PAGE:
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Peter Pan Parent

Peter Pan Parent

Some parents never want to grow up.


The question in the recent Sunday New York Time's Social Q’s column caught my eye. Under the heading of Micro-Mini Mom, I read a teen’s words that I believe reflect the feelings of many children.

“I am a 14 year old girl and I get along with my mother pretty well. But she tends to wear clothes that are appropriate for girls my age-and totally wrong for 42 year old mothers: skirts that are way too short, cropped tops and cutesy branded tees. I feel humiliated when my friends see her dressed up like that. But when I try to discuss the issue calmly; we end up screaming at each other. What can I do?”
-- Gillian

I have spoken to children who have described how ashamed they’ve felt when their father’s danced inappropriately at their Bar Mitzvah or ruined the night by drinking themselves into the most humiliating of experiences. I have tried to help children find peace after speaking about mothers who dress in little outfits and ridiculous stilettos, thinking they look fashionable, but in their daughter’s eyes, they are only a source of embarrassment.

The issue goes beyond ‘not in good taste’ and a little too much liquor. As parents, we are responsible for setting certain standards of behavior in our family’s lives. The way we dress, the way we party, the way we speak, all impact the way our children see us. And if our children believe that we belittle ourselves through our behavior or clothing, we become diminished in their eyes.

Too many parents are trying to raise children while they haven't finished growing up themselves.

There is a trend in our world today where parents are just not interested in the responsibility that parenting entails. Too many fathers and mothers are trying to raise children while they have not yet finished growing up themselves. We don’t want to look older, act older, or miss out on the fun. We find blogs complaining about having to be home at night, doing carpool, or needing to sit down and concentrate on boring math homework. “Been there, done that, I need to get away from it all.”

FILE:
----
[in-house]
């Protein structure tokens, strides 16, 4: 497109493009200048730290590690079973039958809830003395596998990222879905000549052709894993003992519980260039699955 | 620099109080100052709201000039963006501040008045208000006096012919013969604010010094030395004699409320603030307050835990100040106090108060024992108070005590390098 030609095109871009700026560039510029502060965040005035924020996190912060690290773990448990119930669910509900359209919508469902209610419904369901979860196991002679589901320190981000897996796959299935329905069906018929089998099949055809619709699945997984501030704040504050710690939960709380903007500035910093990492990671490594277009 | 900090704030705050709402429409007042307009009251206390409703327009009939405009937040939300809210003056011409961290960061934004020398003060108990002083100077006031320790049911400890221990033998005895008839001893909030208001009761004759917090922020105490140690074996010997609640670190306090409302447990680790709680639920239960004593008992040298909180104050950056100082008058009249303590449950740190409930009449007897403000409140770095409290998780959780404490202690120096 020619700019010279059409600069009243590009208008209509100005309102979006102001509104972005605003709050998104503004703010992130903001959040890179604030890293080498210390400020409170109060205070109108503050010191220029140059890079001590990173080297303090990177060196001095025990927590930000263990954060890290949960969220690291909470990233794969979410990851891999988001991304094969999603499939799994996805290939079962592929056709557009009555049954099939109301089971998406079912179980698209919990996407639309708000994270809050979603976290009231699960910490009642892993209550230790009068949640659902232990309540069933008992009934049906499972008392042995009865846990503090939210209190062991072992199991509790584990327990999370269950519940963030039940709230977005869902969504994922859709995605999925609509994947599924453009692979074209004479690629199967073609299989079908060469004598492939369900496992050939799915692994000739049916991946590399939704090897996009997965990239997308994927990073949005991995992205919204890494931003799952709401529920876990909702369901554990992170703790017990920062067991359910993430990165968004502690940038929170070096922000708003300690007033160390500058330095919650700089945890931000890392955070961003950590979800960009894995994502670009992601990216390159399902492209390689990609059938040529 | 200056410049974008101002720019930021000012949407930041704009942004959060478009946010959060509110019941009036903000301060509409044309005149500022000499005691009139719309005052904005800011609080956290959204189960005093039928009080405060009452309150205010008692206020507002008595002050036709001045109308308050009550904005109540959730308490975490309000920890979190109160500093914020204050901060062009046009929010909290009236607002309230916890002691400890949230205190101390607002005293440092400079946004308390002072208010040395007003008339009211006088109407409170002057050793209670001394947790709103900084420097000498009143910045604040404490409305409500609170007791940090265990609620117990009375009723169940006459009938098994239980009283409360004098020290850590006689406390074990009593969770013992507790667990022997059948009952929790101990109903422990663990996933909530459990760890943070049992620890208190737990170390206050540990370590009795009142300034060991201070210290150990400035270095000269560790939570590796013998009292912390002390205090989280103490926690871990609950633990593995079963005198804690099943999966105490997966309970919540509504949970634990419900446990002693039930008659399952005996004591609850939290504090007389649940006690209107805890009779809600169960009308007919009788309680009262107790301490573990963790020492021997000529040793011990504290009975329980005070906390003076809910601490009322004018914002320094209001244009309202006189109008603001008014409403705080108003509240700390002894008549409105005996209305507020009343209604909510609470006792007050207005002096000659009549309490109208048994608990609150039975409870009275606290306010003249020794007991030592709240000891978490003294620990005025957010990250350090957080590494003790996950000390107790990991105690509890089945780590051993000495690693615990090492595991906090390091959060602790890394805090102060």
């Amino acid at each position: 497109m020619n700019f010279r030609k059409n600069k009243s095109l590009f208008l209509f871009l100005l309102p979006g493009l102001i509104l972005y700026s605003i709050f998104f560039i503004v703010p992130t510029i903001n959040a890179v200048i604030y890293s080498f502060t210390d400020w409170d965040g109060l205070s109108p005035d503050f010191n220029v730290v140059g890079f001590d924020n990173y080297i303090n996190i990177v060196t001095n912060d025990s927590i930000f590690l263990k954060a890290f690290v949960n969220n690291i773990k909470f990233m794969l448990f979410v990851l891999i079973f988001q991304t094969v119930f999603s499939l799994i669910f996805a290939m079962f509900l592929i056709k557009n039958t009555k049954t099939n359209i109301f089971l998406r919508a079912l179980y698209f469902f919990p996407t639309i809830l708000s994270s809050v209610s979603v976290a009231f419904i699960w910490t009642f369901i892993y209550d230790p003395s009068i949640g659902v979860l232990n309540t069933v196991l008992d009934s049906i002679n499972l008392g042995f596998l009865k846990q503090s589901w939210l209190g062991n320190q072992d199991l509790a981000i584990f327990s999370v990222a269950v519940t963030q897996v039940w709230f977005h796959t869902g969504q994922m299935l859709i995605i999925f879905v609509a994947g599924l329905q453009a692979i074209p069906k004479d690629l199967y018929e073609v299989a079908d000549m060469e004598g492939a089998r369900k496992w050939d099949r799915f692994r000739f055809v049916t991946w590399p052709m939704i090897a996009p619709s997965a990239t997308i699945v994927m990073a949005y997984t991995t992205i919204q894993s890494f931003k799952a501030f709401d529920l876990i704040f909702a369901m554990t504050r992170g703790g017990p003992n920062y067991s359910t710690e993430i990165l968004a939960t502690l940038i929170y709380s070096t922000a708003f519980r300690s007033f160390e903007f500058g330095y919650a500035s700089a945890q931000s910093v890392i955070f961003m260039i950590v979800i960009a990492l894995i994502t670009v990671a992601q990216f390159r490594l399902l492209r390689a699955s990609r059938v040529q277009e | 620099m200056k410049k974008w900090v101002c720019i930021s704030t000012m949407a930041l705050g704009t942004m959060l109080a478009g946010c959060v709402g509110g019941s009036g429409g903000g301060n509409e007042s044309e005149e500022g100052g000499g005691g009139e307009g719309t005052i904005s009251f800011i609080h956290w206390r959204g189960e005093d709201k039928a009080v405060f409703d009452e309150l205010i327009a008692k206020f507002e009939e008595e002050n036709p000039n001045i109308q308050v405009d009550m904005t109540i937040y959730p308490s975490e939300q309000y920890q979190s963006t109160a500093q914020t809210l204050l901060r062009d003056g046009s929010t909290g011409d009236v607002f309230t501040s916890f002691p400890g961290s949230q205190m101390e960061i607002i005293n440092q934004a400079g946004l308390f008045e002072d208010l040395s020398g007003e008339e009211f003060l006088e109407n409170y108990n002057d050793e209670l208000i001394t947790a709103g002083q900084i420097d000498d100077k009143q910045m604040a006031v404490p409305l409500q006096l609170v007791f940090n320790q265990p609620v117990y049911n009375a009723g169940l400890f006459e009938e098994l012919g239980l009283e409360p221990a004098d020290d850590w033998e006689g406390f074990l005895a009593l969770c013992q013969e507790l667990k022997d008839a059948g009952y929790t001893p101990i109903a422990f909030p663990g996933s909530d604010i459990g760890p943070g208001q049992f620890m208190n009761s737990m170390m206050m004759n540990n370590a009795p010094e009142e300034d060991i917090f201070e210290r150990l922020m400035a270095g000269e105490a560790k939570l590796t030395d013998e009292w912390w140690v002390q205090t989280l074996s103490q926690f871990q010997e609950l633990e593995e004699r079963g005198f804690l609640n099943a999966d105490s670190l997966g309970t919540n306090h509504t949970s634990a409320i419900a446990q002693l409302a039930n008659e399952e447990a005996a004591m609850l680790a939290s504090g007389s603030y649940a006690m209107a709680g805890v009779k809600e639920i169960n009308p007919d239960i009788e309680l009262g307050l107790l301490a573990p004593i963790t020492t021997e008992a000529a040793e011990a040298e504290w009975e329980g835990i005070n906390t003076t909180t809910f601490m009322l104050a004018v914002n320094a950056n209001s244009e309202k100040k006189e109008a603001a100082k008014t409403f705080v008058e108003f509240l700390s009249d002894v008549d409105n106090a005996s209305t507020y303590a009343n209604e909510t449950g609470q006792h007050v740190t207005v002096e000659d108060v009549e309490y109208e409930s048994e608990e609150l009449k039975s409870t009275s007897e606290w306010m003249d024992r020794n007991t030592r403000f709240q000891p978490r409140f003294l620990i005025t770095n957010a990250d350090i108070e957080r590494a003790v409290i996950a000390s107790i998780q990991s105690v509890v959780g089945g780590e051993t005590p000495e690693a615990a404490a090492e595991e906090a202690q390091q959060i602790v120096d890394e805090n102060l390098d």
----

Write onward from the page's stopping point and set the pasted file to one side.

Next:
I call them ‘Peter Pan Parents’. Every neighborhood has them. We find fathers and mothers who would rather be out or on vacation than deal with the stresses of life. Some dress in beat up sneakers and tattered jeans or match their Juicy outfits with their kids so that they still feel young. As their children grow they become stuck in time, refusing to move on.

Related Article: Rabbi Weinberg & Taking Responsibility

The trouble is that in the process, we lose our dignity. And when our dignity goes out the window, so does the esteem that our children should have for us. It is important for us to remember that children need parents to respect. Of course we want to create a warm and loving environment in our homes. But at the same time we cannot fall into the trap of thinking that we and our children are BFFs. As a parent I have a most crucial mission: to guide, to lead, and to inspire. I am here to mold character and raise a child with soul. How can I possibly accomplish all this if I did not yet accept the responsibility that honorable parenting brings?

We are our children’s greatest role models. If not us, who will our children seek out for direction?

Scandals swirl around our favorite stars. Athletes, Hollywood actors and actresses, great politicians – no one is immune. Popular shows and music videos encourage our kids to mock decency. Gossip magazines scream out wild headlines describing outrageous scenes and desperate lives.

If we want our children to speak and carry themselves with respect, we must be the first in line.

If we want our children to speak and carry themselves with respect, we must be the first in line. Judaism teaches us to revere both body and soul. We dress with dignity. We give thought to our words and language. The way we live reflects the majesty that lies within.